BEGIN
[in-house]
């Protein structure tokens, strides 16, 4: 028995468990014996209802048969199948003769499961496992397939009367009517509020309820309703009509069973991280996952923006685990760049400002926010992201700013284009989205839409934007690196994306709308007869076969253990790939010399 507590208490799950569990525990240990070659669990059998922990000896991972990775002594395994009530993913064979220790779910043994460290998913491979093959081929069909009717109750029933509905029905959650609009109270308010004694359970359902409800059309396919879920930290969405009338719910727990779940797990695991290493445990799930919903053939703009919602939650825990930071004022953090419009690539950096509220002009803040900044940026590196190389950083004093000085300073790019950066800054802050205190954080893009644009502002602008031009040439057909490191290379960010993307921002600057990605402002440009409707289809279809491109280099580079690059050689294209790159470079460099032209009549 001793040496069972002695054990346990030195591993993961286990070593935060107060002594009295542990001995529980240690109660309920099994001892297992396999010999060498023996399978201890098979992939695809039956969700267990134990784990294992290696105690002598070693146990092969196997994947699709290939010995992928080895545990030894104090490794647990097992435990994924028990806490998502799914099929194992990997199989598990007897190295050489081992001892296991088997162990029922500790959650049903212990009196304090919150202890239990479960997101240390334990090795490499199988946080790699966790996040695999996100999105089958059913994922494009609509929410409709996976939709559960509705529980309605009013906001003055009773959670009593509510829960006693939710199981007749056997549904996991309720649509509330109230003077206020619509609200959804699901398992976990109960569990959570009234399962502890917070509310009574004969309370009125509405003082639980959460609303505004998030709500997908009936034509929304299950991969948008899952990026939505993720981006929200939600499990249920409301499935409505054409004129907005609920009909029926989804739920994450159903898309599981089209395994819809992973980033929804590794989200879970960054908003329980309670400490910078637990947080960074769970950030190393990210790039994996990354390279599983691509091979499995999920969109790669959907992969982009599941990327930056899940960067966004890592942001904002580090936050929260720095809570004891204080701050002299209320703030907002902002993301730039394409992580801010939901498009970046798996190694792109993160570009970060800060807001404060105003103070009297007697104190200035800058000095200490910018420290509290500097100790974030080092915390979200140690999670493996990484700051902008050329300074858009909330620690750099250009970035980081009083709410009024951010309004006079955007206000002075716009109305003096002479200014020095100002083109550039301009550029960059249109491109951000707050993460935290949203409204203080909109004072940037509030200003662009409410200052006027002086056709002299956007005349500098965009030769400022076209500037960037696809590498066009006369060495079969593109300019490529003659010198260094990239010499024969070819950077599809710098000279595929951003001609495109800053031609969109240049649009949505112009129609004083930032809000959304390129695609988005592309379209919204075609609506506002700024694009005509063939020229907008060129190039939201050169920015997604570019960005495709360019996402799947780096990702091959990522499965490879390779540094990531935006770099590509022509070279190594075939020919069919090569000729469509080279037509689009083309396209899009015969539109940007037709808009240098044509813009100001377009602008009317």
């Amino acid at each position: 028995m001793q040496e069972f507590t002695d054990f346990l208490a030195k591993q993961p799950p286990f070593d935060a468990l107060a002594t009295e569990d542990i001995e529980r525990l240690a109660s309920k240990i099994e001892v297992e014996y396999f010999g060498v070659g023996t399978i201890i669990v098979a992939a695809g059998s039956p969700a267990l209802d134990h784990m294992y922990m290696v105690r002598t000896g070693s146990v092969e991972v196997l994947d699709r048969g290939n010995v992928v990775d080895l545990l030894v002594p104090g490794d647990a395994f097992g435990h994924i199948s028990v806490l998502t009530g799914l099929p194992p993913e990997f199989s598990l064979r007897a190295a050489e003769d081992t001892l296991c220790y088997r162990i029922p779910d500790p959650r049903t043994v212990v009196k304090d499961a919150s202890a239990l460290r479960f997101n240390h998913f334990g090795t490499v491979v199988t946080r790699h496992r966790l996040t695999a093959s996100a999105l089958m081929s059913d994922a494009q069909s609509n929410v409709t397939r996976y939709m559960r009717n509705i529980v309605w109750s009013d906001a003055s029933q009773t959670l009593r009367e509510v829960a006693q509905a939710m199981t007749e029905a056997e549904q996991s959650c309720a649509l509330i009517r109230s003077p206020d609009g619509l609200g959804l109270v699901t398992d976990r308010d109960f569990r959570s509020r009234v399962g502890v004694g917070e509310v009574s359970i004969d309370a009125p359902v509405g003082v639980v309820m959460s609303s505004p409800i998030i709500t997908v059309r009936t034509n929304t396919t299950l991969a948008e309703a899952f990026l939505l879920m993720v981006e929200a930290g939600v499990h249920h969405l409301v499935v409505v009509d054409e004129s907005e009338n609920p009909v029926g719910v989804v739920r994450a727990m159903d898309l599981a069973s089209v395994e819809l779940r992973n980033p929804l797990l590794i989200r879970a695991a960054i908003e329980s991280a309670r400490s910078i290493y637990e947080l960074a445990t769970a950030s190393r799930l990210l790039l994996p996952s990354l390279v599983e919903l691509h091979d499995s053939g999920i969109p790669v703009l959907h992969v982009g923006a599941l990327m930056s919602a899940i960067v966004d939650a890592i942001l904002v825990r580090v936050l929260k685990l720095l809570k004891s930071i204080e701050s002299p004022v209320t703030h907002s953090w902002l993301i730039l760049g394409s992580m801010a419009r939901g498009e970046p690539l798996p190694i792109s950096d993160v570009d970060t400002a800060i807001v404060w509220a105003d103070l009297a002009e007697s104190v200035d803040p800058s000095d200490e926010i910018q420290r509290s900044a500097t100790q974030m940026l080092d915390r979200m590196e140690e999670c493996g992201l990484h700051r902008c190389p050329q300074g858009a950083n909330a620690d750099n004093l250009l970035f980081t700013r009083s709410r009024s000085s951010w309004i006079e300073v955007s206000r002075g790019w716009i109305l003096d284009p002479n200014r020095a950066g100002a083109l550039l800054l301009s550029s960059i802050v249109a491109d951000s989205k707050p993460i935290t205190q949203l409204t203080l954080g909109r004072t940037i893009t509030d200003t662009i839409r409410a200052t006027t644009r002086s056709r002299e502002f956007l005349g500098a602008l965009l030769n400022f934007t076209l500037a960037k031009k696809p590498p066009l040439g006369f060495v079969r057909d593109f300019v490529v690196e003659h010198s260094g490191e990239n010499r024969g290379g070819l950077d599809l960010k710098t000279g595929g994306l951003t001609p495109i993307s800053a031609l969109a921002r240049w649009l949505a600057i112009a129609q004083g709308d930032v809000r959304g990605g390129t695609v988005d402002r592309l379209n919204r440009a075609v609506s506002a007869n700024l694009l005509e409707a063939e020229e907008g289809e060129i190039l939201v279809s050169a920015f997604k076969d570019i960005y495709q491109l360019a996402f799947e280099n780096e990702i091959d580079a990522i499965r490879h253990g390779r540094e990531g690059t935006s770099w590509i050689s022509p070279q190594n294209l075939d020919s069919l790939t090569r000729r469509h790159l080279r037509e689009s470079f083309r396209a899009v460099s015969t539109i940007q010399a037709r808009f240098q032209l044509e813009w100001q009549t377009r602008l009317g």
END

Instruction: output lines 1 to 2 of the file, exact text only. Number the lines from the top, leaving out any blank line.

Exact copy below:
[in-house]
């Protein structure tokens, strides 16, 4: 028995468990014996209802048969199948003769499961496992397939009367009517509020309820309703009509069973991280996952923006685990760049400002926010992201700013284009989205839409934007690196994306709308007869076969253990790939010399 507590208490799950569990525990240990070659669990059998922990000896991972990775002594395994009530993913064979220790779910043994460290998913491979093959081929069909009717109750029933509905029905959650609009109270308010004694359970359902409800059309396919879920930290969405009338719910727990779940797990695991290493445990799930919903053939703009919602939650825990930071004022953090419009690539950096509220002009803040900044940026590196190389950083004093000085300073790019950066800054802050205190954080893009644009502002602008031009040439057909490191290379960010993307921002600057990605402002440009409707289809279809491109280099580079690059050689294209790159470079460099032209009549 001793040496069972002695054990346990030195591993993961286990070593935060107060002594009295542990001995529980240690109660309920099994001892297992396999010999060498023996399978201890098979992939695809039956969700267990134990784990294992290696105690002598070693146990092969196997994947699709290939010995992928080895545990030894104090490794647990097992435990994924028990806490998502799914099929194992990997199989598990007897190295050489081992001892296991088997162990029922500790959650049903212990009196304090919150202890239990479960997101240390334990090795490499199988946080790699966790996040695999996100999105089958059913994922494009609509929410409709996976939709559960509705529980309605009013906001003055009773959670009593509510829960006693939710199981007749056997549904996991309720649509509330109230003077206020619509609200959804699901398992976990109960569990959570009234399962502890917070509310009574004969309370009125509405003082639980959460609303505004998030709500997908009936034509929304299950991969948008899952990026939505993720981006929200939600499990249920409301499935409505054409004129907005609920009909029926989804739920994450159903898309599981089209395994819809992973980033929804590794989200879970960054908003329980309670400490910078637990947080960074769970950030190393990210790039994996990354390279599983691509091979499995999920969109790669959907992969982009599941990327930056899940960067966004890592942001904002580090936050929260720095809570004891204080701050002299209320703030907002902002993301730039394409992580801010939901498009970046798996190694792109993160570009970060800060807001404060105003103070009297007697104190200035800058000095200490910018420290509290500097100790974030080092915390979200140690999670493996990484700051902008050329300074858009909330620690750099250009970035980081009083709410009024951010309004006079955007206000002075716009109305003096002479200014020095100002083109550039301009550029960059249109491109951000707050993460935290949203409204203080909109004072940037509030200003662009409410200052006027002086056709002299956007005349500098965009030769400022076209500037960037696809590498066009006369060495079969593109300019490529003659010198260094990239010499024969070819950077599809710098000279595929951003001609495109800053031609969109240049649009949505112009129609004083930032809000959304390129695609988005592309379209919204075609609506506002700024694009005509063939020229907008060129190039939201050169920015997604570019960005495709360019996402799947780096990702091959990522499965490879390779540094990531935006770099590509022509070279190594075939020919069919090569000729469509080279037509689009083309396209899009015969539109940007037709808009240098044509813009100001377009602008009317």